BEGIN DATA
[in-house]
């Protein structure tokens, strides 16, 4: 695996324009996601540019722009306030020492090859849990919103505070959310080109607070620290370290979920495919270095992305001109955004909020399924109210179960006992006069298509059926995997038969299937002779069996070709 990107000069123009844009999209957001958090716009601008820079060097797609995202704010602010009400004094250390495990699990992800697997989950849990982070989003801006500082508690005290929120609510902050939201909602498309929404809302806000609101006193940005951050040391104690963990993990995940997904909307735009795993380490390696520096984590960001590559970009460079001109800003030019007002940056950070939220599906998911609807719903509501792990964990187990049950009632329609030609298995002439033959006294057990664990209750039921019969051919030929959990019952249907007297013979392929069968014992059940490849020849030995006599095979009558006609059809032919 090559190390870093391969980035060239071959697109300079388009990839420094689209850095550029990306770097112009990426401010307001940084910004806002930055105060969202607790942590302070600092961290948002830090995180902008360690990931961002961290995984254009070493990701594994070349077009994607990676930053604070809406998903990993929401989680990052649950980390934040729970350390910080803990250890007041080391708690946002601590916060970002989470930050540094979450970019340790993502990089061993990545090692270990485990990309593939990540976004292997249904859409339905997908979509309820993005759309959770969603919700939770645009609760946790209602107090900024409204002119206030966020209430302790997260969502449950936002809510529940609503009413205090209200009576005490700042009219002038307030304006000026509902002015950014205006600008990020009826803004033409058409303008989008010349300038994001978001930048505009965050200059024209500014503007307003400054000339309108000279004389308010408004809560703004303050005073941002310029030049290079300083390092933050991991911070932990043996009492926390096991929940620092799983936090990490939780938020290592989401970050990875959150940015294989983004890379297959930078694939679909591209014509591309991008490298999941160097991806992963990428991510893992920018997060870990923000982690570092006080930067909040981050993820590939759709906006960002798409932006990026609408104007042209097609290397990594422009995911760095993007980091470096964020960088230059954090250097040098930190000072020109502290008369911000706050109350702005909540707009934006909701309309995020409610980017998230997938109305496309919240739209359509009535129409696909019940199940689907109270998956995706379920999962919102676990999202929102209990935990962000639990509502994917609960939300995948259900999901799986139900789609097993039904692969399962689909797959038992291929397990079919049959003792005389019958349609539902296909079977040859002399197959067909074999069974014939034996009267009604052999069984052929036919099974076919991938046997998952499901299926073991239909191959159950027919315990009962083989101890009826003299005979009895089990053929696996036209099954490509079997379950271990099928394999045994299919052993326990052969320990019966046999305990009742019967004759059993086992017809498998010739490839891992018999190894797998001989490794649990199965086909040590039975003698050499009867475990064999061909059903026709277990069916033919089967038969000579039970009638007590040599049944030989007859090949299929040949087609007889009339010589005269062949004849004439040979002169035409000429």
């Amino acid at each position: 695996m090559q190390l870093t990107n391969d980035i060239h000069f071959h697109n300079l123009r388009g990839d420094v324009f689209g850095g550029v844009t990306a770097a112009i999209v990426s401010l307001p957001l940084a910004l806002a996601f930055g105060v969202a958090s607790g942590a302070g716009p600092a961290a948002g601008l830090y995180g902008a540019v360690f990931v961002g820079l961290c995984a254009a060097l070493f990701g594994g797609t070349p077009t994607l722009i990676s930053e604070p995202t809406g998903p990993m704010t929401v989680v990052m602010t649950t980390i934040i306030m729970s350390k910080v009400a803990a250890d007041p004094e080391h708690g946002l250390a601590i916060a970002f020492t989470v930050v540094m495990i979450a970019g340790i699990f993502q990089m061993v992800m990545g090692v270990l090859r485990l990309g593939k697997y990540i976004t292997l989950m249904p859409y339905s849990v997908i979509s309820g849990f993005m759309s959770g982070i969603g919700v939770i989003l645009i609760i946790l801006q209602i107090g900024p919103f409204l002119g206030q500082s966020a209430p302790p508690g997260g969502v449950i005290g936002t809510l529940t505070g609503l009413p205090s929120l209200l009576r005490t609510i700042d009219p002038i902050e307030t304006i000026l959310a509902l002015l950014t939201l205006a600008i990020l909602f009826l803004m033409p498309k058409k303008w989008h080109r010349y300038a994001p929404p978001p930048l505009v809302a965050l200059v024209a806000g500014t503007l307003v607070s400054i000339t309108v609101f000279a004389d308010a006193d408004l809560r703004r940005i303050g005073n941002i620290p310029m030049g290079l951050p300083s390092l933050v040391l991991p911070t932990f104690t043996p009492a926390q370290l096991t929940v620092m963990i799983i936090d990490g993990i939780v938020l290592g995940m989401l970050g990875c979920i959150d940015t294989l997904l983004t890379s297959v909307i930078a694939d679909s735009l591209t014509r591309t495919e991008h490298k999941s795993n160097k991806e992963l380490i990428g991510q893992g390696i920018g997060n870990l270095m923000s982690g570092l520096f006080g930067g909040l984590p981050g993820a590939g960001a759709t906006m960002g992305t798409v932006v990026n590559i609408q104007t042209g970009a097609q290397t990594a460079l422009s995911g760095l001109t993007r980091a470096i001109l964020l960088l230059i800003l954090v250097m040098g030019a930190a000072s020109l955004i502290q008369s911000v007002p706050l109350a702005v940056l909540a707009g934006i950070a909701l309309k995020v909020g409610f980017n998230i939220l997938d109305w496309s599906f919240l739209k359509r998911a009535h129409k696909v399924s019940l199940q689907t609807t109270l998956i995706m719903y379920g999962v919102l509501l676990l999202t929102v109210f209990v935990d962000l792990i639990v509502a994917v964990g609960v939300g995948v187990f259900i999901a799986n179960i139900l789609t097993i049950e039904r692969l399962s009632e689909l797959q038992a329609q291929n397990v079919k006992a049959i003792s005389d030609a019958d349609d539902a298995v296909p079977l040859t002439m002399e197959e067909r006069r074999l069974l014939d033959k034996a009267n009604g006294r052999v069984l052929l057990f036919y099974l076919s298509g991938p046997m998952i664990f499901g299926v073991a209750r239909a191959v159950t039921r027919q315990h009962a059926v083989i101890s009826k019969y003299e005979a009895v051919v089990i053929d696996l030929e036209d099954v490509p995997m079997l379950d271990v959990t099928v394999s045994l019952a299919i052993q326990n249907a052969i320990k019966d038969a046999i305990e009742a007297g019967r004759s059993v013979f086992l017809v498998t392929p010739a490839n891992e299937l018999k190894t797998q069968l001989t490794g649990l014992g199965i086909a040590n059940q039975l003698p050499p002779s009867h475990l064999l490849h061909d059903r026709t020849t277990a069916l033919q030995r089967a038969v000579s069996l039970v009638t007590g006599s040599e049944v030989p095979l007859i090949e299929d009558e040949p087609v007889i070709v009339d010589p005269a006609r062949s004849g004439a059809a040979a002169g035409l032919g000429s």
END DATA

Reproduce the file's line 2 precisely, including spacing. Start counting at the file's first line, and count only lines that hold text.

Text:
């Protein structure tokens, strides 16, 4: 695996324009996601540019722009306030020492090859849990919103505070959310080109607070620290370290979920495919270095992305001109955004909020399924109210179960006992006069298509059926995997038969299937002779069996070709 990107000069123009844009999209957001958090716009601008820079060097797609995202704010602010009400004094250390495990699990992800697997989950849990982070989003801006500082508690005290929120609510902050939201909602498309929404809302806000609101006193940005951050040391104690963990993990995940997904909307735009795993380490390696520096984590960001590559970009460079001109800003030019007002940056950070939220599906998911609807719903509501792990964990187990049950009632329609030609298995002439033959006294057990664990209750039921019969051919030929959990019952249907007297013979392929069968014992059940490849020849030995006599095979009558006609059809032919 090559190390870093391969980035060239071959697109300079388009990839420094689209850095550029990306770097112009990426401010307001940084910004806002930055105060969202607790942590302070600092961290948002830090995180902008360690990931961002961290995984254009070493990701594994070349077009994607990676930053604070809406998903990993929401989680990052649950980390934040729970350390910080803990250890007041080391708690946002601590916060970002989470930050540094979450970019340790993502990089061993990545090692270990485990990309593939990540976004292997249904859409339905997908979509309820993005759309959770969603919700939770645009609760946790209602107090900024409204002119206030966020209430302790997260969502449950936002809510529940609503009413205090209200009576005490700042009219002038307030304006000026509902002015950014205006600008990020009826803004033409058409303008989008010349300038994001978001930048505009965050200059024209500014503007307003400054000339309108000279004389308010408004809560703004303050005073941002310029030049290079300083390092933050991991911070932990043996009492926390096991929940620092799983936090990490939780938020290592989401970050990875959150940015294989983004890379297959930078694939679909591209014509591309991008490298999941160097991806992963990428991510893992920018997060870990923000982690570092006080930067909040981050993820590939759709906006960002798409932006990026609408104007042209097609290397990594422009995911760095993007980091470096964020960088230059954090250097040098930190000072020109502290008369911000706050109350702005909540707009934006909701309309995020409610980017998230997938109305496309919240739209359509009535129409696909019940199940689907109270998956995706379920999962919102676990999202929102209990935990962000639990509502994917609960939300995948259900999901799986139900789609097993039904692969399962689909797959038992291929397990079919049959003792005389019958349609539902296909079977040859002399197959067909074999069974014939034996009267009604052999069984052929036919099974076919991938046997998952499901299926073991239909191959159950027919315990009962083989101890009826003299005979009895089990053929696996036209099954490509079997379950271990099928394999045994299919052993326990052969320990019966046999305990009742019967004759059993086992017809498998010739490839891992018999190894797998001989490794649990199965086909040590039975003698050499009867475990064999061909059903026709277990069916033919089967038969000579039970009638007590040599049944030989007859090949299929040949087609007889009339010589005269062949004849004439040979002169035409000429």